Evaluating your FINANCIAL POSITION is usually the starting point in a financial plan. It reflects where you are today in terms of Net Worth and Cash Flow. By developing assumptions about growth rate and income distributions about your assets and assumptions about future income and expenses, upon developing your financial statements, you should have a pretty good idea if you can achieve your financial goals.
Begin by buiding your Balance Sheet or Statement of Net Worth. In this statement, you will include all of your assets. Assets are things you own such as bank and investment accounts, life insurance policies with cash value, your home, business interests and personal property such as cars, boats, jewelry, art and so forth. Another section of your Balance Sheet lists all of your Liabilities. Liabilities are debts that you owe such as mortgages, student loans, credit card debt and the like. When the liabilities are subtracted from your Assets, what remains is your NET WORTH.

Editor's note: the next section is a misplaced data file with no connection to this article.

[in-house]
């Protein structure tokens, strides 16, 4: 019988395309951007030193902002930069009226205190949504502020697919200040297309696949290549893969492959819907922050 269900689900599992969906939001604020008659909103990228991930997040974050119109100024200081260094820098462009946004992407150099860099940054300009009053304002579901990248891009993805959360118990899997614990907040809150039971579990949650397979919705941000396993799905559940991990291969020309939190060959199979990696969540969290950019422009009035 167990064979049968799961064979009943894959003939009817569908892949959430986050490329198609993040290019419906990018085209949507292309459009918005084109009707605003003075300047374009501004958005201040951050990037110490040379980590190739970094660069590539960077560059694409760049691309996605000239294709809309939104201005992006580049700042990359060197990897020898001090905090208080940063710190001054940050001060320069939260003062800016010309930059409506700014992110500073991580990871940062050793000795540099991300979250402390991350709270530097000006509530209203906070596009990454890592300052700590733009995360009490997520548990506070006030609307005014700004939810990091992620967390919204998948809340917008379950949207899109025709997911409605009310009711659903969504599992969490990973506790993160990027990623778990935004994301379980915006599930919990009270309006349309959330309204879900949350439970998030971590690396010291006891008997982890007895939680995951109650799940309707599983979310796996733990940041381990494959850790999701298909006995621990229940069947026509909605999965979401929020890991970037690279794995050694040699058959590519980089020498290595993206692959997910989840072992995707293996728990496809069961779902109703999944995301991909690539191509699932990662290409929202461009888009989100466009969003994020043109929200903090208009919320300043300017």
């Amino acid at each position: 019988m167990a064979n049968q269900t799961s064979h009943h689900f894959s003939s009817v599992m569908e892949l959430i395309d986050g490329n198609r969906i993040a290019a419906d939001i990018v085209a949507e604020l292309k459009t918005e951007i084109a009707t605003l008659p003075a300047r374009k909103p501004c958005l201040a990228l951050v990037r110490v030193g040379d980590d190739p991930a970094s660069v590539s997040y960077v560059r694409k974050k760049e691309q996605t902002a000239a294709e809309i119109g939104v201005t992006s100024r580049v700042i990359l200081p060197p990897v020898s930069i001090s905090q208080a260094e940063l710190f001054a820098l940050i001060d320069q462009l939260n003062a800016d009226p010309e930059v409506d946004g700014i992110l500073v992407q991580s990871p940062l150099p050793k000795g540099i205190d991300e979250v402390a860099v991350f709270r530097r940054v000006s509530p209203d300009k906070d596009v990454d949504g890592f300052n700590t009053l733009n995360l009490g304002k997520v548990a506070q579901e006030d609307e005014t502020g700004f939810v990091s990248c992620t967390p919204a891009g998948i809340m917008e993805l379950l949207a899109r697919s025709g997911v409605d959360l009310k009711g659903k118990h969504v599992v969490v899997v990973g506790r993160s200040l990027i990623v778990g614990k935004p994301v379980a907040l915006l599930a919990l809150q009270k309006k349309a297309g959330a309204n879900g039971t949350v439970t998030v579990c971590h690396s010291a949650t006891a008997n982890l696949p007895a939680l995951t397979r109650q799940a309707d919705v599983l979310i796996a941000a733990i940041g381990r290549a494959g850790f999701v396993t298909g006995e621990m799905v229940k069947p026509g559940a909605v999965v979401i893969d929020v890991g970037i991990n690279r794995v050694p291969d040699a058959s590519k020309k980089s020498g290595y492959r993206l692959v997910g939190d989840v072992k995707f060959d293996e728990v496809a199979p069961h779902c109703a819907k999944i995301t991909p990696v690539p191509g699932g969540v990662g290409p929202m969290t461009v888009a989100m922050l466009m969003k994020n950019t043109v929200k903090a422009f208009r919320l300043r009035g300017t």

The next statement you need to complete is a budget statement. This is usually a difficult part of the data gathering process. If you are a net worth individual with plenty of excess income, you can usually get by with general assumptions such as stating that you spend $10,000 a month. For most people though, engaging in the exercise of building the budget can be a revealing event. Many of us don’t realize where our money is going and how much is being spent indiscriminantly. Many people cannot identify where 10%, 20% and sometimes 30% of their money is going! Often, making changes in your budget results in the success or failure of achieving your goals.